williamhenryfoxtalbot

Artist Uses VR to Recreate World’s First Photo Exhibition from 1839

The world's first major photography exhibition was held back in 1839 when British scientist and photography pioneer William Henry Fox Talbot held a show to unveil his photo prints to the public. Fast forward nearly 180 years, and now an artist has created Talbot's first photo show as an immersive virtual reality experience.

This Priceless Paper Described Photography Before It Was a Thing

Here's a video you need to watch if you enjoy seeing and learning about photography history. The folks over at Objectivity recently paid a visit to The Royal Society, where they were shown a set of priceless items from photography history.

In addition to a set of super expensive early photos from the 1850s, they were also shown one of the earliest descriptions of photography: a 1839 paper by William Henry Fox Talbot titled: "Some Account on the Art of Photogenic Drawing, or: the Process By Which Natural Objects May Be Made to Deliniate Themselves Without the Aid of the Artist's Pencil."

The First Female Photog Was an English Botanist Who Made Cyanotypes of Plants

Here's a little photographic history lesson to get your Thursday morning started off right. Did you know that the woman many sources believe was the first female photographer was an English botanist by the name of Anna Atkins?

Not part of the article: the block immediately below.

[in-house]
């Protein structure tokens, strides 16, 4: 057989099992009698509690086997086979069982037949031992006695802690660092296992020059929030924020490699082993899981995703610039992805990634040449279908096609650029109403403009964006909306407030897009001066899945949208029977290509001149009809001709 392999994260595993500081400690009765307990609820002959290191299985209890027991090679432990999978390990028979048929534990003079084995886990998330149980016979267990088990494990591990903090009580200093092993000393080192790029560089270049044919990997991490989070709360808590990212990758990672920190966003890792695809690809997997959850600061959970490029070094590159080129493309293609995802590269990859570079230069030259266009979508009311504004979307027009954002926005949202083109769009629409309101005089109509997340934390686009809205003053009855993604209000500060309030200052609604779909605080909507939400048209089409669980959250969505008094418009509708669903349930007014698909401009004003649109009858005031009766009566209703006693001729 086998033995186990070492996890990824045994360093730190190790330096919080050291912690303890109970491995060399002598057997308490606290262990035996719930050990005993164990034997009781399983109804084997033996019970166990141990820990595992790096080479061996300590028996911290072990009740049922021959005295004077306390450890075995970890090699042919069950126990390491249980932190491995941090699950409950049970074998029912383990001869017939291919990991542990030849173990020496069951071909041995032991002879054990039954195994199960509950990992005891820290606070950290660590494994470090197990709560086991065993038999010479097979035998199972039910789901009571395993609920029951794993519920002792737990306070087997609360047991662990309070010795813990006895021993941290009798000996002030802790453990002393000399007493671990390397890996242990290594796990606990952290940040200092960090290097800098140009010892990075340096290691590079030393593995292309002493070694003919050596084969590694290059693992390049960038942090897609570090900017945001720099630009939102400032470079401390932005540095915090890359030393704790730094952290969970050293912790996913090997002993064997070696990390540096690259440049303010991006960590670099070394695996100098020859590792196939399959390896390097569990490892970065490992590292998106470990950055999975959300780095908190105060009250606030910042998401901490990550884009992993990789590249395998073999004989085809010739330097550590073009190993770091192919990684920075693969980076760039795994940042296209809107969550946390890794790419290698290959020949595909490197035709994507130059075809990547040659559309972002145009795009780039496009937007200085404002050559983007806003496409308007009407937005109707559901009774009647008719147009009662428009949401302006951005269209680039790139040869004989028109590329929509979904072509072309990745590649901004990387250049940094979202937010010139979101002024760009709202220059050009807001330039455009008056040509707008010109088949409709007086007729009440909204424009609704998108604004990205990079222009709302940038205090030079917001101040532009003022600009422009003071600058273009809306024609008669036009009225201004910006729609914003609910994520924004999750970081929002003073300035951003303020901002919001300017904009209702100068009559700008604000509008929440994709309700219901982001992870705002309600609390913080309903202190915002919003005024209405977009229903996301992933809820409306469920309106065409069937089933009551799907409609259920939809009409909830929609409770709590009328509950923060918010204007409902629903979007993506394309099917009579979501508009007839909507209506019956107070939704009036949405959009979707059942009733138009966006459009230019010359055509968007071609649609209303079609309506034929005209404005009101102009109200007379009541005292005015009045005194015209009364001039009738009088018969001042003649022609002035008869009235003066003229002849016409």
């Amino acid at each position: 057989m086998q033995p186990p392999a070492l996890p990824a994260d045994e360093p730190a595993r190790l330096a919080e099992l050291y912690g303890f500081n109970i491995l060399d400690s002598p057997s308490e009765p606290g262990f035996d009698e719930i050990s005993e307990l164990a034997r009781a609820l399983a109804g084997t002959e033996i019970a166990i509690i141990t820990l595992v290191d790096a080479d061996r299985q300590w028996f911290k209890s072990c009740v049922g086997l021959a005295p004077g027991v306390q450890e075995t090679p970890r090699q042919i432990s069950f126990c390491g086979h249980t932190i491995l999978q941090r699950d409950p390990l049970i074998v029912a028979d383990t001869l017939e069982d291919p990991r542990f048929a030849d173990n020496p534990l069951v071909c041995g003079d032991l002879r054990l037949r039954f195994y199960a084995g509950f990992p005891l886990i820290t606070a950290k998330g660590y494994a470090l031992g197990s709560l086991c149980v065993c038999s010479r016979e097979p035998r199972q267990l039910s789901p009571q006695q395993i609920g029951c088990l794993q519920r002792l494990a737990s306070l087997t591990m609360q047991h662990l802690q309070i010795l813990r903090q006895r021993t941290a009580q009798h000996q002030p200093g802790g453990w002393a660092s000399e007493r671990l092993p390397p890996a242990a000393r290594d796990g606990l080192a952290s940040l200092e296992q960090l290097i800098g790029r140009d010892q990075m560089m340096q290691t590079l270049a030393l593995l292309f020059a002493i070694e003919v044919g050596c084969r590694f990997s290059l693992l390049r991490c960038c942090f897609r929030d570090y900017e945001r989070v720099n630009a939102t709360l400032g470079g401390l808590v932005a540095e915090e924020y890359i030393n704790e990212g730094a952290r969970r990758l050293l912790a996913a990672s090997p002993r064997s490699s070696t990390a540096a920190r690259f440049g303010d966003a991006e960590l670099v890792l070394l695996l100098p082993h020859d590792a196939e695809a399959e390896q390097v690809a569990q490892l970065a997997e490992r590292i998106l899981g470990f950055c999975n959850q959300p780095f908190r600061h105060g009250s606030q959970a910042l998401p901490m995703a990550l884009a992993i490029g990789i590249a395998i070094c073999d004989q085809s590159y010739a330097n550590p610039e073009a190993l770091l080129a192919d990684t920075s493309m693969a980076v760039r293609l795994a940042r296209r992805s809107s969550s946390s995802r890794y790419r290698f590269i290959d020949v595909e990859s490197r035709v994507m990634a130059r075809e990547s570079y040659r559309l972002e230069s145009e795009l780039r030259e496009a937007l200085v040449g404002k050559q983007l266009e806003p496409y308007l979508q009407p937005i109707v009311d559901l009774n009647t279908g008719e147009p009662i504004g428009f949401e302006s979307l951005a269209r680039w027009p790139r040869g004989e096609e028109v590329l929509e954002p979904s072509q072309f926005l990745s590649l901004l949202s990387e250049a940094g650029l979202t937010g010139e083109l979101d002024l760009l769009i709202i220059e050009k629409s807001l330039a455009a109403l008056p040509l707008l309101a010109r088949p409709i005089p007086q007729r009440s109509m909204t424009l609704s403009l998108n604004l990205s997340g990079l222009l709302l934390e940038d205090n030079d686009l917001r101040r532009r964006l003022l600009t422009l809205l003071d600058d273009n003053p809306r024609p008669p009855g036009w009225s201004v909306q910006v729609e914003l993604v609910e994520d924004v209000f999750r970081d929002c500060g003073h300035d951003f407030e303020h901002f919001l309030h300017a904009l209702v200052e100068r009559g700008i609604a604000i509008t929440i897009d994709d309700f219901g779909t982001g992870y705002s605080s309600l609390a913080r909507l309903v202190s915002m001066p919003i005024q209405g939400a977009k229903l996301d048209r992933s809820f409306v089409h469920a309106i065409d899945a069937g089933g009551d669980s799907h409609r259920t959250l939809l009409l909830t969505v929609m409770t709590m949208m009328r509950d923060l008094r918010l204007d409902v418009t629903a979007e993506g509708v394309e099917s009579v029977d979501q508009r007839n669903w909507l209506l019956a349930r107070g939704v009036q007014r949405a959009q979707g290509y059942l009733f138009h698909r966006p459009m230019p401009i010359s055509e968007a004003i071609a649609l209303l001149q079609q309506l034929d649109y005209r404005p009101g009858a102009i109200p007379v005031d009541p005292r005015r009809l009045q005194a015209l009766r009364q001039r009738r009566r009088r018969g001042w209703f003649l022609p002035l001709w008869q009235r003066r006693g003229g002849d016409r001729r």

Atkins repurposed the cyanotype process (discovered by Sir John Herschel in 1842) from a way of making photocopies of notes and diagrams (i.e. blueprints) to a way of making photograms of plants.

Why Founding Photog William Henry Fox Talbot Would Have Grokked Photoshop

The origin of photography was artistic incompetence. On his honeymoon in 1833, William Henry Fox Talbot struggled to sketch the Italian countryside. He was assisted by a camera lucida, a device that projected the landscape onto a sheet of paper, but his untutored hand couldn’t follow the contours. So he conjured a means to record scenery chemically. He dubbed it “the art of photogenic drawing”, and in the 1840s popularized his invention with a book called The Pencil of Nature.